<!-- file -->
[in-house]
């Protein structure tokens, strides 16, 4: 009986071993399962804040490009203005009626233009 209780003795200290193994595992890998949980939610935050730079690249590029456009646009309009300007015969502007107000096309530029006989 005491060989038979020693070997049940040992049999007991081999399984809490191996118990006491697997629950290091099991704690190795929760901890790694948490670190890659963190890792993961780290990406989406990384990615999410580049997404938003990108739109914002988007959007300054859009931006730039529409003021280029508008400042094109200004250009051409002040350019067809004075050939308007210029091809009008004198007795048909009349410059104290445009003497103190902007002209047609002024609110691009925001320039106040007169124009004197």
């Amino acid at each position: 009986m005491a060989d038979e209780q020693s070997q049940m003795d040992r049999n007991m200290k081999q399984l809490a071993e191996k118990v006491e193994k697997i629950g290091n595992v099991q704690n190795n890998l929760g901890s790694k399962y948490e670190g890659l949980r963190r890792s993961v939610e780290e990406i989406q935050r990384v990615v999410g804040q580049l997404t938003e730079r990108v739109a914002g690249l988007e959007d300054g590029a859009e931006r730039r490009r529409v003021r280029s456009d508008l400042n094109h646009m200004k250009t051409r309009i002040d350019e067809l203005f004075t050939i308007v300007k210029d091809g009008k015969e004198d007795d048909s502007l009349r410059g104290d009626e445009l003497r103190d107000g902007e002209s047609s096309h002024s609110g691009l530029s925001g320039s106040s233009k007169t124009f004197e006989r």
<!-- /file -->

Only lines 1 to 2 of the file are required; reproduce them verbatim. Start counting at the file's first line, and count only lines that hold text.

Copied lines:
[in-house]
């Protein structure tokens, strides 16, 4: 009986071993399962804040490009203005009626233009 209780003795200290193994595992890998949980939610935050730079690249590029456009646009309009300007015969502007107000096309530029006989 005491060989038979020693070997049940040992049999007991081999399984809490191996118990006491697997629950290091099991704690190795929760901890790694948490670190890659963190890792993961780290990406989406990384990615999410580049997404938003990108739109914002988007959007300054859009931006730039529409003021280029508008400042094109200004250009051409002040350019067809004075050939308007210029091809009008004198007795048909009349410059104290445009003497103190902007002209047609002024609110691009925001320039106040007169124009004197």